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DOGS (manga), vols. 0-7

In a futuristic dystopian world, it's always winter. The government seems to have no interest in anything but the basic utilities and transportation. Rival crime organizations war in the streets and in tunnels underground, and genetic manipulation is common enough that random citizens in the street won't blink at seeing a person with cat ears or a pig's snout.

Four characters - Mihai Mihaeroff, an oddly compassionate middle-aged assassin; Badou Nails, a red-headed young information broker with a missing eye and a dangerous addiction to nicotine; Naoto Fuyumine, a young swordswoman with a tragic past and a horrific scar on her chest; and Heine Rammsteiner, an hyperviolent albino gunman with an inhuman ability to recover almost instantaneously from physical injuries - form the core cast. Their attempts to find missing information about their pasts and what is currently going on in their world are the strands of this extremely violent and occasionally very grisly seinen series.


DOGS manga (review)

It's clear early on that Heine is, at the very least, an experiment in surgery. What's behind his mixed fear and hatred of women? How did Badou lose his eye, and what actually happened to his older brother? Who was Naoto's mentor, and who actually killed her parents? How did Mihai get mixed up in all this? What's the deal with the homicidal but adorable little twin girls, Luki and Noki? Where does Bishop, the blind clergyman whose church is a refuge for the main cast, fit in? And what exactly are the evil masterminds behind the scenes - sinister Angelika Einstürzen, enigmatic Campanella Frühling, and suavely smarmy Giovanni - really up to? (OK, they seem to be taking over the world ... but that also seems to be the least of it.)

The artwork in the series is bold and rather bizarre: lots of black and white, relatively little shading, and distorted anatomy. The deformations don't seem to be used in the usual manga fashion to show reactions but instead give the impression of a distorted lens, as though the reader was suffering an attack of vertigo. The violence level is up there with Black Lagoon, and Miwa is a bit more graphic in his depictions of the aftermath: Heine snaps back from grave injuries, but his backstory in vol. 6 is not for the weak of stomach. And there's plenty of humor. Lots of it is pretty sick, but (especially when Badou is involved) I often find myself grinning .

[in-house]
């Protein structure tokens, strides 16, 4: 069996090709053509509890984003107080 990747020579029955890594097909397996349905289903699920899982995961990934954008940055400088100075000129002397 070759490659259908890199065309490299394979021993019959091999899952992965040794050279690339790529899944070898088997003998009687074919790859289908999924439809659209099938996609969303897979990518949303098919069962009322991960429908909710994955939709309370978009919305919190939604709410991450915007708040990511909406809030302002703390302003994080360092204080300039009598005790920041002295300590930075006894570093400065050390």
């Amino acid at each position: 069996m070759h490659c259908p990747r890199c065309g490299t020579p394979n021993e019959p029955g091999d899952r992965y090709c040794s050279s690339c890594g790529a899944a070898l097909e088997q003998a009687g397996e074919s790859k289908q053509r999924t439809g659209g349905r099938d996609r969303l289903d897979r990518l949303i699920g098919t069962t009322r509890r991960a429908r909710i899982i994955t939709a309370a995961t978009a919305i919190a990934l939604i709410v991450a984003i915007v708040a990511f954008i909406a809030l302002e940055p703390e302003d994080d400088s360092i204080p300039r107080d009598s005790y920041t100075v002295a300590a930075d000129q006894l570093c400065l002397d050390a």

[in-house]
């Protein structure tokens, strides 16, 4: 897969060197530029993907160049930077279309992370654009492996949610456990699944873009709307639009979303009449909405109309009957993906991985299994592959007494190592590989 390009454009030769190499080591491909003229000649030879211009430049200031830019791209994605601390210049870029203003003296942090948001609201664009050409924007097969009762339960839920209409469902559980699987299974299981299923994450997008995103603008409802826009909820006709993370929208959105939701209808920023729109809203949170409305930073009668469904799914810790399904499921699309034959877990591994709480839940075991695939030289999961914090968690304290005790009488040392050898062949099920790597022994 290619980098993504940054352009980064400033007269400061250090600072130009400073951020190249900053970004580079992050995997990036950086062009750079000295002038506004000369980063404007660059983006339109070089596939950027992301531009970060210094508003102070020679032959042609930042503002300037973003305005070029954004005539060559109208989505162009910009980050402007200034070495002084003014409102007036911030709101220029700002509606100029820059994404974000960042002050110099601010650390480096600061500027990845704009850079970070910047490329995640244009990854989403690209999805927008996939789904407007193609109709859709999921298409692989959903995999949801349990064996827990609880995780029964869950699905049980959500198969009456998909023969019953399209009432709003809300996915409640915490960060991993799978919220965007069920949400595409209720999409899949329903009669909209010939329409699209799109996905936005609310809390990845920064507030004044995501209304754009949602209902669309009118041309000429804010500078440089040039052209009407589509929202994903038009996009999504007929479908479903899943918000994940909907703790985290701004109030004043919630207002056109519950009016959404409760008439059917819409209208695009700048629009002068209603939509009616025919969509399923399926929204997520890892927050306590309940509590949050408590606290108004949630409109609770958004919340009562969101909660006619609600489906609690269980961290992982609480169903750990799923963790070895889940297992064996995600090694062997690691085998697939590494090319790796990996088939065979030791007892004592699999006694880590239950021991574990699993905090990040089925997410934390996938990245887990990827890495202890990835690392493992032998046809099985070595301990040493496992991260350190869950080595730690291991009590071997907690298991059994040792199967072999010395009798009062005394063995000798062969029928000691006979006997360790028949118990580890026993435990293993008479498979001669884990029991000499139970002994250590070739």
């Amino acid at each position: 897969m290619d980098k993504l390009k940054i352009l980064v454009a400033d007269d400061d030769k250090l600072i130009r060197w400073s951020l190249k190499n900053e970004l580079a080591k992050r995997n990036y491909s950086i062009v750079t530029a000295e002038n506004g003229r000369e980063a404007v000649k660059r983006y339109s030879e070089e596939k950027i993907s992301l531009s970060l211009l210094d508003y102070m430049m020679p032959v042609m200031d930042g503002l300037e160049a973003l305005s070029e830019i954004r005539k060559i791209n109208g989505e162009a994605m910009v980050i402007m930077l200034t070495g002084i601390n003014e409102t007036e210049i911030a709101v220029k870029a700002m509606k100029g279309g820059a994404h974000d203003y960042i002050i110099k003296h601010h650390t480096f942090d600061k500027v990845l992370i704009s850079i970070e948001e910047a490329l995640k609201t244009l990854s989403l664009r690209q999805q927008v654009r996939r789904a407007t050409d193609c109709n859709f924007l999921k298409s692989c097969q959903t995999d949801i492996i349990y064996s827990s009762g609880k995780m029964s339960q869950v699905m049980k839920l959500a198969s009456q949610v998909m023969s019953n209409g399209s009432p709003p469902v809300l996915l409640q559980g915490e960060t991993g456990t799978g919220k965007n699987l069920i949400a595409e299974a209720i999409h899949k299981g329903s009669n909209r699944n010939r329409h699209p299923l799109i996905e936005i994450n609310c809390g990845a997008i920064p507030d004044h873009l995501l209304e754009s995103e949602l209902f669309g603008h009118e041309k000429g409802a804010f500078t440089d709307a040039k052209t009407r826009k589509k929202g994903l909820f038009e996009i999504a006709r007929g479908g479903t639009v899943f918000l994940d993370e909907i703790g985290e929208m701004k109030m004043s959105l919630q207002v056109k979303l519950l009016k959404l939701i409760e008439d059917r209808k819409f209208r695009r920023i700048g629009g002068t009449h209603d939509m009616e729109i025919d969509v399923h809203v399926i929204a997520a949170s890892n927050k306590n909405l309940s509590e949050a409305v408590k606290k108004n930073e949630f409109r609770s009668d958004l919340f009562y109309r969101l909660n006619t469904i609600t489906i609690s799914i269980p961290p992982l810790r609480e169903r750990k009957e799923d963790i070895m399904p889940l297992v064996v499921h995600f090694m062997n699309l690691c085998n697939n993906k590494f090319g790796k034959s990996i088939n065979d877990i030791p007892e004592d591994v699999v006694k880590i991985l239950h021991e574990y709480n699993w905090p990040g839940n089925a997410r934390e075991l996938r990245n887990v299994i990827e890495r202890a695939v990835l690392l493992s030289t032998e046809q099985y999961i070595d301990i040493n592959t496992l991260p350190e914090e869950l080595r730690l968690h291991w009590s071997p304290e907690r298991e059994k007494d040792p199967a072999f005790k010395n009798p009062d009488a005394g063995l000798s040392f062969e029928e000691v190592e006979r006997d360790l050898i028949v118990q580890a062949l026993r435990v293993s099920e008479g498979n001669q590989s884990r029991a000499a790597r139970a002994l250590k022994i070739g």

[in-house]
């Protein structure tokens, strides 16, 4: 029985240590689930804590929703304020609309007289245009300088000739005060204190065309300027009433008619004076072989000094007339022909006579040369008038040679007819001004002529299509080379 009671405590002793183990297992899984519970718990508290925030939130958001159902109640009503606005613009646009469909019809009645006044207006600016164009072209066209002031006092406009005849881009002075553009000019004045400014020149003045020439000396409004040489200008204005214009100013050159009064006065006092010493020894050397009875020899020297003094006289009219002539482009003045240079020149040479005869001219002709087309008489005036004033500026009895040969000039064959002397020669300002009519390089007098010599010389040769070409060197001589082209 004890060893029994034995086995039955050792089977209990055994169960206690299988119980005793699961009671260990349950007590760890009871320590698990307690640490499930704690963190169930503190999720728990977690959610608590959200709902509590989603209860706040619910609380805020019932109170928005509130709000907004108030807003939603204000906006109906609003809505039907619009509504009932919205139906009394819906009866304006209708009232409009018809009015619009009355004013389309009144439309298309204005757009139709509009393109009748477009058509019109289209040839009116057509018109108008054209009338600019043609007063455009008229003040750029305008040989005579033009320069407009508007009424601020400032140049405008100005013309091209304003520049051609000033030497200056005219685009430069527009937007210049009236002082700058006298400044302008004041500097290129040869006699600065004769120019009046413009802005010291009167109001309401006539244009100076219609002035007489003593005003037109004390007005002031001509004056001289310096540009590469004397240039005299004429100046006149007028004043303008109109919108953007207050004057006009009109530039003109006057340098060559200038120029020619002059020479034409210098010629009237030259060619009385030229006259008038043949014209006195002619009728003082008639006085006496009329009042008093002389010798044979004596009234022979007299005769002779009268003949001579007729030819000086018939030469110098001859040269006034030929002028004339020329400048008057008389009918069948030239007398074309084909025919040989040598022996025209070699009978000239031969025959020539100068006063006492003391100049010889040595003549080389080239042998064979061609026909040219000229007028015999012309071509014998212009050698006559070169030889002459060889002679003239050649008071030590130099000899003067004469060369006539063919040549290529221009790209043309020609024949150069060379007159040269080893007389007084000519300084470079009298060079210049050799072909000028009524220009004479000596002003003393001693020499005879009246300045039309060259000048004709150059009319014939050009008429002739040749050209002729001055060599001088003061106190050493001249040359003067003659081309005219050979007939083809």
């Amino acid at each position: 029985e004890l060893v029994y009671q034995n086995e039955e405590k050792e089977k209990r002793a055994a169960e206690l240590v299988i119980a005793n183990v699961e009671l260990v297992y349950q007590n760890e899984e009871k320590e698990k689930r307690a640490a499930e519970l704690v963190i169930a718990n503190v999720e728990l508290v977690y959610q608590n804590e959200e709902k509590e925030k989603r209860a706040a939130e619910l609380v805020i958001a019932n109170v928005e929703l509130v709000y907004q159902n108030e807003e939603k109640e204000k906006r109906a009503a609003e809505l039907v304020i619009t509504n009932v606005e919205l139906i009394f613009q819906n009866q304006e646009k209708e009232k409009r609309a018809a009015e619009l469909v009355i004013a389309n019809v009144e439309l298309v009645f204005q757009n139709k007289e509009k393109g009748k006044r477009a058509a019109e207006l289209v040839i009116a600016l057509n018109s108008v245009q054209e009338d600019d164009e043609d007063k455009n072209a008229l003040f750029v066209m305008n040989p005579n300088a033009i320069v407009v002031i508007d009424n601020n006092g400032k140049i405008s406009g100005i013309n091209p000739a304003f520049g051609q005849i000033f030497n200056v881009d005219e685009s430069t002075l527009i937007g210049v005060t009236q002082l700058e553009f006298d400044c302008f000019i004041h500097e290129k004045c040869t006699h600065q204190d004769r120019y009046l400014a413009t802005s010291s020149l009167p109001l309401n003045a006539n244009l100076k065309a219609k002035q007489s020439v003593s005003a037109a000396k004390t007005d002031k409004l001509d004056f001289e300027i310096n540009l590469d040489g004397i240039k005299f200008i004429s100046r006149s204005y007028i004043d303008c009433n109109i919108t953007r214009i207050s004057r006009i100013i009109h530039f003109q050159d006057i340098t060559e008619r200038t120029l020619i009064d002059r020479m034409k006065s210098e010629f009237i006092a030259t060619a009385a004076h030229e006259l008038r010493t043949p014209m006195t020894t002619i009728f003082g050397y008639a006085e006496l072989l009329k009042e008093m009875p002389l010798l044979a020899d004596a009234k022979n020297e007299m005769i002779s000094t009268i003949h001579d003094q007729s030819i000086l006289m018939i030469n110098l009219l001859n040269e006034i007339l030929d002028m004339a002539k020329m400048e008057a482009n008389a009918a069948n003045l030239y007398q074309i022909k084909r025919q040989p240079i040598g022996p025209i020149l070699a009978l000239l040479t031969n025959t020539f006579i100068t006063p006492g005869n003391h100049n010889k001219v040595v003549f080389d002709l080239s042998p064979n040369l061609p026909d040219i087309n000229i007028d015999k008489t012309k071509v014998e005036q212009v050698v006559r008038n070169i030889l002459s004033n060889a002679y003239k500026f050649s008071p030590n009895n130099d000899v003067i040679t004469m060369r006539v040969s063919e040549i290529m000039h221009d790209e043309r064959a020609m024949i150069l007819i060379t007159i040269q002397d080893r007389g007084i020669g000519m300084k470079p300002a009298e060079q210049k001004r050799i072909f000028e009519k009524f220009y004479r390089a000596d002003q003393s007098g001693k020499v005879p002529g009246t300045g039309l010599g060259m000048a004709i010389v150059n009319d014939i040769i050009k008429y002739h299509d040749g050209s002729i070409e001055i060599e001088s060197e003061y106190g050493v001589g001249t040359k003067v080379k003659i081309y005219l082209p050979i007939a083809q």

The series is a mixed bag in its female characters. Einstürzen and Frühling are impressive villains, but - they're villains. Naoto is pretty awesome, but she's very much the "broken bird" archetype. She's implied to be deadly with her sword, but she gets few action scenes (thus far, anyway), and she doesn't get to crack wise and swagger like Heine and Badou (unlike Revy and Eda in Black Lagoon, for example, or even Meguro and Tampopo in Blade of the Immortal). Luki and Noki are mostly played as ghastly comic relief. There are a number of female characters among the supporting cast, although they mainly serve as information sources, foils, and relief for the guys: canny old Granny Liza, the mutants' titular leader; little Nill with her vestigial bird wings (I heard she's going to be on the cover of vol. 8); Mimi, Badou's fellow information broker; Kiri, the restaurant owner who's also Mihai's current lover; and some nameless women warriors among the mutants. I was actually really glad to see these last: this is one of the roles in which a lot of authors, from conventional SF to manga, could easily have more female characters, but they usually don't.

So yes, I ship Badou and Heine, even though Badou says, quite explicitly, "I'm only going to say this once: our relationship isn't like that." Of course, it helps that Badou could be Sha Gojyo's brother (Saiyuki). On the other hand, there are a number of hints of Heine/Naoto. I actually really like Mihai, and I think it's awesome for the series to have such a character at all: the casts of most action-oriented manga are awfully youthful. (Although, hmmm, I bet Mihai and Dutch from Black Lagoon could have a blast drinking and trading stories together.)

Heine is clearly the star of this series, which somewhat annoys me: the other three are more interesting characters, IMO. I appreciate that Miwa can confound my expectations, though: Magato's oddly big brotherly protectiveness toward Naoto in the latest volume wasn't something I had imagined, and the connection between him and Einstürzen's experiments wasn't something I had anticipated, either.

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